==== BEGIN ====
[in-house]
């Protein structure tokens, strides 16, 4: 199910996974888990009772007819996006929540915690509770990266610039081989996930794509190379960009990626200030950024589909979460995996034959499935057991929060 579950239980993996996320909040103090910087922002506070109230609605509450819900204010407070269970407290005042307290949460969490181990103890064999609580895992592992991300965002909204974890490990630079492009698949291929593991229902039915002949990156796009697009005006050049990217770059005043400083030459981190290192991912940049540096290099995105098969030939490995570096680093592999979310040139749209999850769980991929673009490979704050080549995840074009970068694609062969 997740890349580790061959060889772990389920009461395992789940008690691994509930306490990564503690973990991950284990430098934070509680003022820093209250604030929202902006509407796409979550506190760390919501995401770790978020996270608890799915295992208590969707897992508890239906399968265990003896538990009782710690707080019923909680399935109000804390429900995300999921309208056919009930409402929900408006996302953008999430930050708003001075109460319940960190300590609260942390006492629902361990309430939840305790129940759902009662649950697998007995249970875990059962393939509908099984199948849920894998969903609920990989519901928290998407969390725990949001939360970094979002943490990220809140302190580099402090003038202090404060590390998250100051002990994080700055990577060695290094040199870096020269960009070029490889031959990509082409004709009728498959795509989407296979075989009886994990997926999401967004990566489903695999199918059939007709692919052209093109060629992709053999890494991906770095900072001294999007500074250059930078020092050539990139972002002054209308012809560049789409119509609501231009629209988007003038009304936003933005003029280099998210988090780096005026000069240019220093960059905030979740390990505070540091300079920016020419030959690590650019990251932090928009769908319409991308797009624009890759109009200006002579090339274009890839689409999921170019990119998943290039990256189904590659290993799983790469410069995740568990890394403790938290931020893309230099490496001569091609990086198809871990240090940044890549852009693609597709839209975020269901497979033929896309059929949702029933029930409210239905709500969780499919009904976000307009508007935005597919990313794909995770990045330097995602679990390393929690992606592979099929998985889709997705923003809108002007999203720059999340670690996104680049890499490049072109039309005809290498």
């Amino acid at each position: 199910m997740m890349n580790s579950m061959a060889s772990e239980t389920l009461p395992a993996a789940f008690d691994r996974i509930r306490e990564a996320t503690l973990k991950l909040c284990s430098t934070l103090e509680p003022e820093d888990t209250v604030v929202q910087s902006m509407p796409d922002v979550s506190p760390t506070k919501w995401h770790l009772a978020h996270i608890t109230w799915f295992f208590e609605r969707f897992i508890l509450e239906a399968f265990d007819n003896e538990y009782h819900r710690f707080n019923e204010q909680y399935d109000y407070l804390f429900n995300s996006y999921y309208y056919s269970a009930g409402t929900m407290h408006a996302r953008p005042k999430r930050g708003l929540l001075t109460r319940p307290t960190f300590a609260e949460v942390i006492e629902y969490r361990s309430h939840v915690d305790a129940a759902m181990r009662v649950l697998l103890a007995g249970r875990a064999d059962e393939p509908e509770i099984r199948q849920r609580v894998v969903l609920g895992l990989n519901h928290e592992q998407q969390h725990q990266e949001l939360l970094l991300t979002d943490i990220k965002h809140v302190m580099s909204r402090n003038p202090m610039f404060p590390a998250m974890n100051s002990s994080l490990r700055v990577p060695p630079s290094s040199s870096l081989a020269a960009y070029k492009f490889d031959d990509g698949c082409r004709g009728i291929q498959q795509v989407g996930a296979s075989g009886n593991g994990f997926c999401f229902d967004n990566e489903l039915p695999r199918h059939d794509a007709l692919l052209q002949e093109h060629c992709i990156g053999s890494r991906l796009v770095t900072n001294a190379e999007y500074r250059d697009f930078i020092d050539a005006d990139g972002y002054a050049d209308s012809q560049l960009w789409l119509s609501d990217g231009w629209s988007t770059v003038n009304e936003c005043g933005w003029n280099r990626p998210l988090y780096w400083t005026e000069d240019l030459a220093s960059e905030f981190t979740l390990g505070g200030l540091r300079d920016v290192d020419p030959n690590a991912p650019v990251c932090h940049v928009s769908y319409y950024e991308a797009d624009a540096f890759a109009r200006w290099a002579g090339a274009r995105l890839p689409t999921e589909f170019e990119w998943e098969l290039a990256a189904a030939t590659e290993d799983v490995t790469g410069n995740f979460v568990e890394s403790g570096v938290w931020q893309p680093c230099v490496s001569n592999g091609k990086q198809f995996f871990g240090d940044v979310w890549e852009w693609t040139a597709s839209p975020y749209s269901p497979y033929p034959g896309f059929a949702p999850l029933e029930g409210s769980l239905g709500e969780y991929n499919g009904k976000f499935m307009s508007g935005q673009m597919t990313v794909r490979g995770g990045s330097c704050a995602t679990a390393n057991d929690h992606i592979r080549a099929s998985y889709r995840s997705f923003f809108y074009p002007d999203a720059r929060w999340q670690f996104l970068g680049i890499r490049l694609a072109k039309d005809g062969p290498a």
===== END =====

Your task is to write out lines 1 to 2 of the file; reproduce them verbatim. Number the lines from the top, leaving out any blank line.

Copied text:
[in-house]
């Protein structure tokens, strides 16, 4: 199910996974888990009772007819996006929540915690509770990266610039081989996930794509190379960009990626200030950024589909979460995996034959499935057991929060 579950239980993996996320909040103090910087922002506070109230609605509450819900204010407070269970407290005042307290949460969490181990103890064999609580895992592992991300965002909204974890490990630079492009698949291929593991229902039915002949990156796009697009005006050049990217770059005043400083030459981190290192991912940049540096290099995105098969030939490995570096680093592999979310040139749209999850769980991929673009490979704050080549995840074009970068694609062969 997740890349580790061959060889772990389920009461395992789940008690691994509930306490990564503690973990991950284990430098934070509680003022820093209250604030929202902006509407796409979550506190760390919501995401770790978020996270608890799915295992208590969707897992508890239906399968265990003896538990009782710690707080019923909680399935109000804390429900995300999921309208056919009930409402929900408006996302953008999430930050708003001075109460319940960190300590609260942390006492629902361990309430939840305790129940759902009662649950697998007995249970875990059962393939509908099984199948849920894998969903609920990989519901928290998407969390725990949001939360970094979002943490990220809140302190580099402090003038202090404060590390998250100051002990994080700055990577060695290094040199870096020269960009070029490889031959990509082409004709009728498959795509989407296979075989009886994990997926999401967004990566489903695999199918059939007709692919052209093109060629992709053999890494991906770095900072001294999007500074250059930078020092050539990139972002002054209308012809560049789409119509609501231009629209988007003038009304936003933005003029280099998210988090780096005026000069240019220093960059905030979740390990505070540091300079920016020419030959690590650019990251932090928009769908319409991308797009624009890759109009200006002579090339274009890839689409999921170019990119998943290039990256189904590659290993799983790469410069995740568990890394403790938290931020893309230099490496001569091609990086198809871990240090940044890549852009693609597709839209975020269901497979033929896309059929949702029933029930409210239905709500969780499919009904976000307009508007935005597919990313794909995770990045330097995602679990390393929690992606592979099929998985889709997705923003809108002007999203720059999340670690996104680049890499490049072109039309005809290498």